Now, I would like to add one further thing. Dr. Lee Kendall, president of the Association of Stock Exchange Firms, said much the same thing in his appearance before Senator Williams' subcommittee on September 24 of this year.
Dr. Kendall pointed out that a stock certificate really represents money at interest, and that various organizations, such as a broker or a bank, can gain or lose interest by speeding up or slowing down the clearance, settlement, and delivery process.
Dr. Kendall concluded that, “It may well be that *** the Congress will have to be the one that identifies the public interest in this area and in essence takes these interest dollars away from the groups that have them."
Would you agree with that, Mr. Kaestner, as an accurate statement?
Mr. KAESTNER. I would like to clarify one statement, if I understood it correctly. I don't think the transfer or the registration of stock materially affects the DK problem. I think the DK problem results from the absence of instructions from the principal or the broker at the time.
As far as the revenues that the banks would suffer, or revenue loss, because of the certificateless society, I have doubts that we would object strenuously to that, because of the paperwork problem and the expense involved in the transfer of certificates right now.
We are in a nickel and dime business that we have to try to make ends meet, and we certainly are not making any money transferring certificates.
Now, I don't know if that fully answers your question.
Mr. Bevis. Mr. Painter, I stayed out of most of this discussion, because I had in mind that you said this was clearance, settlement and delivery, a good part of which is intrabrokerage industry and outside BASIC's scope, but we seem to be getting more and more into the depository, as well as your last question about parties at interest. I have been studying that, so if I may, I will comment on your last question.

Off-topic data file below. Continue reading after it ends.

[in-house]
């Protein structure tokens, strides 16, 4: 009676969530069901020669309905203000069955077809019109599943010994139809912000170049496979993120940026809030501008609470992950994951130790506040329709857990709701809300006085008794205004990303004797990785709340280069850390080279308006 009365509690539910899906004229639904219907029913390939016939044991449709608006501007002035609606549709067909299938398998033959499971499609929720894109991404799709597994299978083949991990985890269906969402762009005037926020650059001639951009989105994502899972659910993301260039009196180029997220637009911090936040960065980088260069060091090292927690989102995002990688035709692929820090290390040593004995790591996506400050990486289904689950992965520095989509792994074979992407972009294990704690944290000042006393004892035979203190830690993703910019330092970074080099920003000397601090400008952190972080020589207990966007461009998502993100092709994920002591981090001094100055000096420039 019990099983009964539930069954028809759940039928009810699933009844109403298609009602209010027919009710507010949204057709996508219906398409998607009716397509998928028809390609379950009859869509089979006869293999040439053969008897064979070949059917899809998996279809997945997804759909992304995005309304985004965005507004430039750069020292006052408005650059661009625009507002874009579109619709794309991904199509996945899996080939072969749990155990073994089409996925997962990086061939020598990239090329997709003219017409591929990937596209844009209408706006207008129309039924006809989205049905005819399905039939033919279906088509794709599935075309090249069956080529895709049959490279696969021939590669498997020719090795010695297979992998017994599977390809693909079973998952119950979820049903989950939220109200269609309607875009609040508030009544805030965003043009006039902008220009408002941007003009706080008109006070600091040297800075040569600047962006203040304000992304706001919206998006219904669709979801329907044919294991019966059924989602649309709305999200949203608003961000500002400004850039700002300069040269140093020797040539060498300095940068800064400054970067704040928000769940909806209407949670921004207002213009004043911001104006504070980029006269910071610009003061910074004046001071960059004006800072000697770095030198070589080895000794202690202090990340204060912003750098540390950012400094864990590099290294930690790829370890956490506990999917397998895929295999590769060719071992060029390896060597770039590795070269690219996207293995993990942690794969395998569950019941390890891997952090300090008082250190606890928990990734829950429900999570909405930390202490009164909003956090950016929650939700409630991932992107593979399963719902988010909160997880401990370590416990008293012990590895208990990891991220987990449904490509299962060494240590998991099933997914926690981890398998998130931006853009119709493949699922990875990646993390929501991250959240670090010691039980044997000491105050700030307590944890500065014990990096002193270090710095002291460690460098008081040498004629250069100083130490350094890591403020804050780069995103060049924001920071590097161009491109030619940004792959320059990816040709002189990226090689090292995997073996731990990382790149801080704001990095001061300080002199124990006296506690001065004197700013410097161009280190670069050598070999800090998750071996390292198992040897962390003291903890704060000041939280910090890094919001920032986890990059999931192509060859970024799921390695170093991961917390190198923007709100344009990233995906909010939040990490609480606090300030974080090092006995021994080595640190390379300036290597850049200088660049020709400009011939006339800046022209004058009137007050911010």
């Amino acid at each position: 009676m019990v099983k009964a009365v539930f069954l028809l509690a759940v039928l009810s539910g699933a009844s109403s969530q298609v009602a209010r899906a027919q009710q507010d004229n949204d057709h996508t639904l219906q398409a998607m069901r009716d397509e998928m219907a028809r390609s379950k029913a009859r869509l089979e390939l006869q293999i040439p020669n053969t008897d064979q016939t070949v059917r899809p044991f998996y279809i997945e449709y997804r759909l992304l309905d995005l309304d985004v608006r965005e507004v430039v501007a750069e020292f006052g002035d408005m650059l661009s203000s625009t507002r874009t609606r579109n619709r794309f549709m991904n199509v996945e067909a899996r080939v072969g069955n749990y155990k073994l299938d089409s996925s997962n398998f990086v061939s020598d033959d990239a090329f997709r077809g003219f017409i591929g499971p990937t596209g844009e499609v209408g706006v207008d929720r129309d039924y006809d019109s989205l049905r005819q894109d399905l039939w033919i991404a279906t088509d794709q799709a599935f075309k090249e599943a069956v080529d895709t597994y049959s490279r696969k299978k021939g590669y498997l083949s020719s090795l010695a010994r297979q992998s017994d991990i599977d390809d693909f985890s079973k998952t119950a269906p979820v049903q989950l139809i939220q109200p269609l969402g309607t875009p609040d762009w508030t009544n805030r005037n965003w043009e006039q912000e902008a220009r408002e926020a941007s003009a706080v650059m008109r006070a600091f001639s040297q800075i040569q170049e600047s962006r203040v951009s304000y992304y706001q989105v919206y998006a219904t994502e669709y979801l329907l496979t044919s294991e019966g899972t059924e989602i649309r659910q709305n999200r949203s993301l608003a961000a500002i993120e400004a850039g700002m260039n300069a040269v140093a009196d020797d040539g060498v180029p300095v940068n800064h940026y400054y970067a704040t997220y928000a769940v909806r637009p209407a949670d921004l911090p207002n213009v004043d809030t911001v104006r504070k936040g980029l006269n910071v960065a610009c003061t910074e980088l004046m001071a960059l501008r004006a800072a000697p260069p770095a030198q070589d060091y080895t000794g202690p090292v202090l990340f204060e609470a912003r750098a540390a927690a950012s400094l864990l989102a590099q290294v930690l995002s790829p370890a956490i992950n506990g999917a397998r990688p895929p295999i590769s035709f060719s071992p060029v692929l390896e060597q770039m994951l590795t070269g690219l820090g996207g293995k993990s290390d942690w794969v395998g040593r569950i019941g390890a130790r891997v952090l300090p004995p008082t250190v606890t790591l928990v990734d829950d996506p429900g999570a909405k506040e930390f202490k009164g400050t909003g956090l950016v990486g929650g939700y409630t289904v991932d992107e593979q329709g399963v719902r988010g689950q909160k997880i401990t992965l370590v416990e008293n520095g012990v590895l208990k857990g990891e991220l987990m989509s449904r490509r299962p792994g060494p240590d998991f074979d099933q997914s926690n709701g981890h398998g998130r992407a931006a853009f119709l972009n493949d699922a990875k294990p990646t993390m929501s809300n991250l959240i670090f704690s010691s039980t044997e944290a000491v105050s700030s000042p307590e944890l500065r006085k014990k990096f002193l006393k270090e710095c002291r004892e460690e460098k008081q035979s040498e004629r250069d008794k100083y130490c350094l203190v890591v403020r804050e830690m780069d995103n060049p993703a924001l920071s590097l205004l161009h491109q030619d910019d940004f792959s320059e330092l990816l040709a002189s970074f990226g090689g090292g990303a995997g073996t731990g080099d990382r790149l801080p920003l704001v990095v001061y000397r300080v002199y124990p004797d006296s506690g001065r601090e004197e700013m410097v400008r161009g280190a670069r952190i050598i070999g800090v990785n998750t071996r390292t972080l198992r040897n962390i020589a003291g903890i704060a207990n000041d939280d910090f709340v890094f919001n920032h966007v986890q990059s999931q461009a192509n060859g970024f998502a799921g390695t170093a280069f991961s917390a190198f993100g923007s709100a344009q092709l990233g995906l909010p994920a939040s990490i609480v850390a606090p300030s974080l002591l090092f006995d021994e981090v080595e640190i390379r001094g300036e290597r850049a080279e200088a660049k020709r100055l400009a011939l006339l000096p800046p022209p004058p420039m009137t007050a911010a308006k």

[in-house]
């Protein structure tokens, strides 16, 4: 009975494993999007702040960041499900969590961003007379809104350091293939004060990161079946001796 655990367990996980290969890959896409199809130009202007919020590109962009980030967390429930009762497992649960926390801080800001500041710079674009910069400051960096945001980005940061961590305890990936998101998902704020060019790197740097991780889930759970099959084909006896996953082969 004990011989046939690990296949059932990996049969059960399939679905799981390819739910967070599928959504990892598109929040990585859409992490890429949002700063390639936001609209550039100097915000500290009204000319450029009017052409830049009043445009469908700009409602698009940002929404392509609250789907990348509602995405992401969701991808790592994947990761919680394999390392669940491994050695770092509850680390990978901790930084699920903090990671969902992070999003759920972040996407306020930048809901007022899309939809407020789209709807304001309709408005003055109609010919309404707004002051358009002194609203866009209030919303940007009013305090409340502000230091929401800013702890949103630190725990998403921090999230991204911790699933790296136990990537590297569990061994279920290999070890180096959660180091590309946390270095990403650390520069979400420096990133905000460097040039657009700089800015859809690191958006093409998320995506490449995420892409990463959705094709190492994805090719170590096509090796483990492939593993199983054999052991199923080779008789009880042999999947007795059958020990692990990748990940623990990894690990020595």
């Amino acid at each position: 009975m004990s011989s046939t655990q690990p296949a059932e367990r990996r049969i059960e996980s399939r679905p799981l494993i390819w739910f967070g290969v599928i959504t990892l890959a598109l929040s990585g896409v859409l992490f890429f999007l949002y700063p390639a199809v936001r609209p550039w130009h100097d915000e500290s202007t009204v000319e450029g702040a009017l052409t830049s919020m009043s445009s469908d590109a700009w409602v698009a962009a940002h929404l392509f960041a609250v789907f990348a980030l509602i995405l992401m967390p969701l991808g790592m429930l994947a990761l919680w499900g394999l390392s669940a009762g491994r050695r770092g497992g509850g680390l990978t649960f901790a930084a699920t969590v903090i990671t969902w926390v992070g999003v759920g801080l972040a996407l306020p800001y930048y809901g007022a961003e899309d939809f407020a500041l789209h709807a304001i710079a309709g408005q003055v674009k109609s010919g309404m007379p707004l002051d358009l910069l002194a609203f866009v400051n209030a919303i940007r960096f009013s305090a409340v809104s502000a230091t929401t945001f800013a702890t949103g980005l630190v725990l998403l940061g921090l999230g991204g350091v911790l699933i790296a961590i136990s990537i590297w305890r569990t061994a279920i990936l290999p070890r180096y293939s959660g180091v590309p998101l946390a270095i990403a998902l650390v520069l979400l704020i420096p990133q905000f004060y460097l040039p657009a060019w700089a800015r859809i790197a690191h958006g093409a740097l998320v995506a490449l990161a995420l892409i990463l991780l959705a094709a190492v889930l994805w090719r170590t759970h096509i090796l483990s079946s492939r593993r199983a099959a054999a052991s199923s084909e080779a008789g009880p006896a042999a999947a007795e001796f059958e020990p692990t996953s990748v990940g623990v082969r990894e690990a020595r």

There isn't any question but that a depository is going to cut down transfer volume of transfer agents, and many of them are New York banks.
We estimated that a New York depository alone would reduce transfer volume as it exists today some 40 percent, and that a national depository would reduce the transfer volume by some two-thirds.
The banks know this. The banks that we are dealing with in New York know this. The banks in New York also know that some of their loans-a lot of their volume of handling securities transactions for out-of-State people and so forth-depends upon that physical certificate, and the fact that at the moment it is largely localized in Lower Manhattan.
They know this. I have not had to date a single question raised by any of the 10 banks in New York, at the policy level by officers of banks, any question about not going forward with the depository because it would have this impact on them.
And they are not stupid people, being where they are, and they know what is going to happen. I think the banks in New York, and it is commencing to spread across to bankers in other parts of the country, are convinced that the depository is the prime hope of not having another near chaos such as we had in the past, and even though ther are a ffected and their securities transactions and their activities bases? on the securities are a small part of their overall operations, nonetheless they are giving it full support.
Mr. McCOLLISTER. Mr. Chairman.
Mr. McCOLLISTER. Is it not true that banks have had many of the same problems in their bank office or on their operations floor and that those problems have removed a lot of the profit from the transfer fees? Is it not questioned that these transactions actually are profitable?
Vr. Bevis. First, it is very true that in their securities cages and in their transfer operations they have had a lot of clerical disliculties. much like brokers. They are antomating transfer activities extensively. and that may make them less labor-oriented, but they have had clerical difficulties of magnitude, ves.
Is to their net profit from these operations, I have heard it said. and I haven't seen any figures, that the transfer, typical transfer department operation is probably unprofitable in a low level of activity where they must retain experienced standby clerks. It is probably unprofitable at a high level of operation where they must bring in new people and try to train them, work overtime, and so forth, so that there is a middle band where typically the operation may be profitable.
Some transfer agents say that they make money consistently in their operations, but I think the more typical one would be the one that I described.
As to profit in handling, processing securities transactions for their customers and for their correspondents out of town, again I have heard that this is not considered a very profitable business, and it is labororiented.
Insofar as lending on securities that have been frozen in place and the broker has to finance them, I suspect that would be profitable.